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Independent voices from the The Washington Times Communities
Topic - Michael P. Mcdonald
Elections officials in Arlington acknowledged Wednesday that the county's electoral board accepted more than a dozen provisional ballots in which a voter's name had been checked off mistakenly as already having voted, a discrepancy apparently chalked up to errors by poll workers.
The race for attorney general in Virginia remains undecided nearly a week after Election Day, and as local elections officials neared the conclusion of an investigation into absentee ballots, the razor-thin lead of Republican Mark D. Obenshain narrowed.
Convinced they were outclassed by the Obama campaign's ground game four years ago, Republican Party officials say they are ringing more doorbells, making more personal phone calls and soliciting more early ballots this year to level the playing field for nominee Mitt Romney.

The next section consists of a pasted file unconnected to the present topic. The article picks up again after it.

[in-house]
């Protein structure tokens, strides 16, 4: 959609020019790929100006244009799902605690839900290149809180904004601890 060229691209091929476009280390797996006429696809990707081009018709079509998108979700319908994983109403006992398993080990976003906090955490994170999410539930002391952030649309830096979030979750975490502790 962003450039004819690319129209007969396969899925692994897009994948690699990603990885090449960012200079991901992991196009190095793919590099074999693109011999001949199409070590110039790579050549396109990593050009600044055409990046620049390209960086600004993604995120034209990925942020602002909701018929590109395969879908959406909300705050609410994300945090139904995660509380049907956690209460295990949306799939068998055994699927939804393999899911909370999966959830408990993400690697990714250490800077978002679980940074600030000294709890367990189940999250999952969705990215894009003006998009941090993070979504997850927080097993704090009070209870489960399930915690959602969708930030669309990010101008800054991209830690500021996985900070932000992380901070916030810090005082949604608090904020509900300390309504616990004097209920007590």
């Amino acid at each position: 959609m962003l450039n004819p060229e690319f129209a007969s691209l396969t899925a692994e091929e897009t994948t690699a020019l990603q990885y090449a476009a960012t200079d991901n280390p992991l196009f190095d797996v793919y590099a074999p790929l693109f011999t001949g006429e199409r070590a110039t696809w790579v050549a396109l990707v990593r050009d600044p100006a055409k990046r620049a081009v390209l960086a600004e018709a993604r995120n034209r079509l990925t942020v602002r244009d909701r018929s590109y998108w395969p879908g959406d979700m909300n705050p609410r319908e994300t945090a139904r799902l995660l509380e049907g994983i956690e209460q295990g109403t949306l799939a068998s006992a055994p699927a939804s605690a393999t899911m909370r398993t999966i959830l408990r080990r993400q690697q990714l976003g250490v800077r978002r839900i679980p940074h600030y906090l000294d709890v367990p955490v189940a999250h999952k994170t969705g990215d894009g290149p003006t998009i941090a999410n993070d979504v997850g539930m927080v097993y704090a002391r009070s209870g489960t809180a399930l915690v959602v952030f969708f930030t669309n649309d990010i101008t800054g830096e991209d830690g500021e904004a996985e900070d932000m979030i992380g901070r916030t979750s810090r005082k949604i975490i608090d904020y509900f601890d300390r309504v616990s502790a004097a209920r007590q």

Independent voters who powered President Obama to victory in 2008 have deserted his party this year, all but guaranteeing that Republicans will win control of the House in Tuesday's elections, though analysts said self-inflicted wounds likely will keep the GOP from winning the Senate.
The struggling economy is even making its presence felt on state ballots across the country this November, as initiatives on social issues such as abortion, immigration and gay rights are giving way to bread-and-butter questions about taxes and government spending.
In his push to have the Census Bureau count the number of U.S. citizens, Sen. David Vitter, Louisiana Republican, is taking a very parochial approach with his colleagues: Your state could be the one to lose an extra seat in Congress.
"'The right thing to do is look for voter intent and not let the machines determine," Mr. McDonald said. "Let human beings take a look, see these instances where human beings may have tried to relay their intent but weren't successful for one reason or another."
Michael P. McDonald, an associate professor of government and politics at George Mason University, said if the margin shrinks any more after a recount, he could imagine Mr. Obenshain going to the General Assembly to contest the election.